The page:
FORT MYERS, Fla. -- Last season marked the first time in Josh Donaldson's career in which he was unable to appear in the playoffs for his team. It's not a feeling he's eager to relive.
"It was tough to watch the guys," he said.
At 35, Donaldson has had to come to terms with the fact that he can no longer expect himself to be the grind-it-out, play-through-things guy to push through issues in the name of staying on the field. Not if he wants to be there when the games matter most for the Twins, and not if he wants to make sure his calves will allow for a productive tenure with Minnesota as his age continues to creep up.
So, after his recurring calf issues held him to 28 games last season, Donaldson enters camp ahead of the 2021 season knowing that he'll have to approach things differently. Things still look similar to the eye: He still moves well, his glove is sure, and his swing mechanics and plate discipline strong as he took live batting practice against Griffin Jax and Devin Smeltzer.
But once games start, the focus could turn more to the big picture and the marathon of the season.
"I'm understanding that in order for me to be out there and help our team throughout the season, that there's going to have to be some adjustments made," Donaldson said.
The third baseman and former MVP said it took him a month following the 2020 season to recover from the calf issues that flared up again at the end of September and kept him out of the American League Wild Card Series. There isn't one solution to this, and in addition to working with the training staff to maintain strength and mobility in the legs, there has also been an added focus on Donaldson's running mechanics and easing into his usage in games.
It hasn't been easy for Donaldson to change up his running form this deep into his career, but his gait has been too reliant on using his feet and calves to drive himself forward, he says. He's instead focused much more on trying to generate that acceleration using hip drive. He felt good about his progress in 2020, and hopes that the challenges of ramping up more quickly for games due to COVID considerations last season made for a "fluke" hindrance to his progress.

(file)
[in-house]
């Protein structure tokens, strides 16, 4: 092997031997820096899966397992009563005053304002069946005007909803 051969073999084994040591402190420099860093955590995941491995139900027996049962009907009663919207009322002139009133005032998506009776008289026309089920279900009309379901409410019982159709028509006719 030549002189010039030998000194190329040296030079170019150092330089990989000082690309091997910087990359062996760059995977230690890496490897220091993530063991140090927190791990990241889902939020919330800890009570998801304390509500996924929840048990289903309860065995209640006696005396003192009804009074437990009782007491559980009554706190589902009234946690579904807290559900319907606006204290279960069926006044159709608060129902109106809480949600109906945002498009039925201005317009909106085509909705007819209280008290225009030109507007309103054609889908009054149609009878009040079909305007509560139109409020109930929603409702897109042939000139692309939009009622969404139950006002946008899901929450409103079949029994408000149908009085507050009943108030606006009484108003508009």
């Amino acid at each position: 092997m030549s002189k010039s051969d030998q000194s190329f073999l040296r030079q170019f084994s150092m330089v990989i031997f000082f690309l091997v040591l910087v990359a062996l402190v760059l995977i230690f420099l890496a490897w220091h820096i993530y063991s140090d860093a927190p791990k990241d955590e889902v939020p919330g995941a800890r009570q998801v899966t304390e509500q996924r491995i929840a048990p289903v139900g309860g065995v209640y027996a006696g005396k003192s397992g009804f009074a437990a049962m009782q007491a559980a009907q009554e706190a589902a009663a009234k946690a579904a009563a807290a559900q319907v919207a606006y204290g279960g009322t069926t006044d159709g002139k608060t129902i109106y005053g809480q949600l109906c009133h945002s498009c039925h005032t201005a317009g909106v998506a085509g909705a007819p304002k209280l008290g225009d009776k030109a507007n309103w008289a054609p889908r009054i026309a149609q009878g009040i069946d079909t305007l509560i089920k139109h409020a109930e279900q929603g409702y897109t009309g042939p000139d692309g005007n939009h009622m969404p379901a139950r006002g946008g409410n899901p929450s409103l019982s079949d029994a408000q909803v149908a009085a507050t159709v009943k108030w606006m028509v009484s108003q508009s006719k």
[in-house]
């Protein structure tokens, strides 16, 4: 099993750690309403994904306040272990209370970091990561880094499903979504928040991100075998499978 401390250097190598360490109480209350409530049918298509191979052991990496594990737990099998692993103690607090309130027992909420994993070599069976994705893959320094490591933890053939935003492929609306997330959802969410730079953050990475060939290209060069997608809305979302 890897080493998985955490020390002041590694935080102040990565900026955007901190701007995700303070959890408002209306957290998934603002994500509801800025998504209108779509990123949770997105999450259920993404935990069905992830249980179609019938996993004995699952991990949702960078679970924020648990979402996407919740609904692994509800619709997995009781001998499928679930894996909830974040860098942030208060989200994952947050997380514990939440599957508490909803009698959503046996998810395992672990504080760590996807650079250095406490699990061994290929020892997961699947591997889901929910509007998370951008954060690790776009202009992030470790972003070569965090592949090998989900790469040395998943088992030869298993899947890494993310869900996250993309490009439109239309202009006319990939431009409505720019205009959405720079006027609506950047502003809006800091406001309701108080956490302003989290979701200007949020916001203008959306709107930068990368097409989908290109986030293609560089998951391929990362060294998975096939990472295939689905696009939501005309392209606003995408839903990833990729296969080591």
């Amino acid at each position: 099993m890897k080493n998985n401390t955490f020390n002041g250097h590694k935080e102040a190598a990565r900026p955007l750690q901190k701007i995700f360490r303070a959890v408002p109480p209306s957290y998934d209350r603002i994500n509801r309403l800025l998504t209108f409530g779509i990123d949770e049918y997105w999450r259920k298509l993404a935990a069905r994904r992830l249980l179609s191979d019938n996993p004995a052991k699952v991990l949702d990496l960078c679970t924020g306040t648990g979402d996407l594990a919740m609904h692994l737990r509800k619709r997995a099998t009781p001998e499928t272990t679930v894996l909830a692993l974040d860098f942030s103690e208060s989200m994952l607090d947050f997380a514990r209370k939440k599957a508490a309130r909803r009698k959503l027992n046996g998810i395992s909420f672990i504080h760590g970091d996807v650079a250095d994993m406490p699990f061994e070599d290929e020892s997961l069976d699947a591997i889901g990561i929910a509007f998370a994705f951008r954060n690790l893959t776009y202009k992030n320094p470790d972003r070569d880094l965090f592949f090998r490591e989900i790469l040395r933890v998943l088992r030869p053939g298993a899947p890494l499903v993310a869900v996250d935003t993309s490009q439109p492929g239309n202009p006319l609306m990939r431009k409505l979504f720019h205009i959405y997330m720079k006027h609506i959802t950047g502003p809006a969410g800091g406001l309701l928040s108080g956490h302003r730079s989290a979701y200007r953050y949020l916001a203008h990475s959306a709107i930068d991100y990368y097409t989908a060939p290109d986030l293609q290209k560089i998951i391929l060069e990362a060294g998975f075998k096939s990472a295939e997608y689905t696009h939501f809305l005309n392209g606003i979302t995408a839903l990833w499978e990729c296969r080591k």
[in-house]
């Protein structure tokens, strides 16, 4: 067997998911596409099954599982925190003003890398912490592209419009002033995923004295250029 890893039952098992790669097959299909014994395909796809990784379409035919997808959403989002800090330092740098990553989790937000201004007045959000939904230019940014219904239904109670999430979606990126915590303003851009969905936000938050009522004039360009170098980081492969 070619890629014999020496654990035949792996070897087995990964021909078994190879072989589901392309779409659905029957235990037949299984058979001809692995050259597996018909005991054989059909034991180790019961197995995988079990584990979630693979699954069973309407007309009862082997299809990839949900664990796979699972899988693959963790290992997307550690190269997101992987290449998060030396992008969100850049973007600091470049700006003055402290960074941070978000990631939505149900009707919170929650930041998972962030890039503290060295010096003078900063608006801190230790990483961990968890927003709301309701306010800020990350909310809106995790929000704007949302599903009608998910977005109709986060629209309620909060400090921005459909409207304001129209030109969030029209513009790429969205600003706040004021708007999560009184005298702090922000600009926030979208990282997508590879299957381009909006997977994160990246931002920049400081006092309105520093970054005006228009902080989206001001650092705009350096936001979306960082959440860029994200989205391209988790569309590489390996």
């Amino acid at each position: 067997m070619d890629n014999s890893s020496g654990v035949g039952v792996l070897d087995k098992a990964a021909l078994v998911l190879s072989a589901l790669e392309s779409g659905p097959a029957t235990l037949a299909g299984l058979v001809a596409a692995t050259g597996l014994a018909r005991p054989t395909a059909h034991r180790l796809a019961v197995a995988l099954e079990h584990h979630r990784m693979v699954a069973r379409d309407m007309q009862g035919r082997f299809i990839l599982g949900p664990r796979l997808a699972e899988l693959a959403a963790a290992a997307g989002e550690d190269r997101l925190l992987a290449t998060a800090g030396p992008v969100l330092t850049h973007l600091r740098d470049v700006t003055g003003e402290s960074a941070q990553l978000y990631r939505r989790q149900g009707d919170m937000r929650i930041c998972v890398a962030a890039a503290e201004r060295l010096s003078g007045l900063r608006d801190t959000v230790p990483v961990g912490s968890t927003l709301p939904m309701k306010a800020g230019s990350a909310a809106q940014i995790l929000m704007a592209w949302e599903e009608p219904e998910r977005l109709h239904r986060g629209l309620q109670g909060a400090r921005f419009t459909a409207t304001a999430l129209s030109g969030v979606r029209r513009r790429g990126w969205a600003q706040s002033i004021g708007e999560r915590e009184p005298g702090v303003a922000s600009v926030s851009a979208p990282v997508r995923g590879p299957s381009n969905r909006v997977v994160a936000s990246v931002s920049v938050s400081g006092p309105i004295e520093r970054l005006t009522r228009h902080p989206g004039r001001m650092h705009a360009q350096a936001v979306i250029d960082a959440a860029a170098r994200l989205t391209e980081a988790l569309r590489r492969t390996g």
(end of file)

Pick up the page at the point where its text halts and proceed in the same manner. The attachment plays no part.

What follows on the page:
"It’s been something that I’ve put a lot of time and energy into, and I’m going to continue to do that," Donaldson said.
The other part might be tougher for him, but it's something he accepts: His usage will be limited, both at the start of Spring Training and in the early part of the regular season. Manager Rocco Baldelli noted during the offseason that easing Donaldson into action will help him build up more gradually for the season and, hopefully, be healthier for the more important September stretch run and postseason.
According to Donaldson, he and Baldelli had these conversations last season, too, but much of those plans went out the window when the season was shortened from 162 games to 60, increasing the importance of each game and leading the Twins to "try to push it," Donaldson said. That shouldn't be an issue this year -- especially with a capable offensive backup in Luis Arraez pushing for playing time at several positions.
"I'm not going to be playing in every single game early on, but to kind of build into getting game-ready," Donaldson said. "There is kind of a getting broken-in effect as getting into baseball shape, because there is a lot of sitting down, there is a lot of going from sitting and not doing anything to full-speed right away. Your body has to get acclimated to that."
That acclimation will be all the more important in the face of added pressure from the White Sox -- and the fact that the Twins were 19-9 when Donaldson played last year, and 17-17 when he didn't (including the playoffs). The Twins aren't 100 percent sure of what exactly it'll look like yet -- but they know it's important they figure it out.
"I don’t think it makes sense to have a plan set in stone at this point, but we certainly will, and we certainly have made some inroads as far as exactly what we’re going to be doing once these games start in the spring and when the season starts," Baldelli said. "We definitely have some very good ideas that will help. Josh is on board with everything that we’re talking about."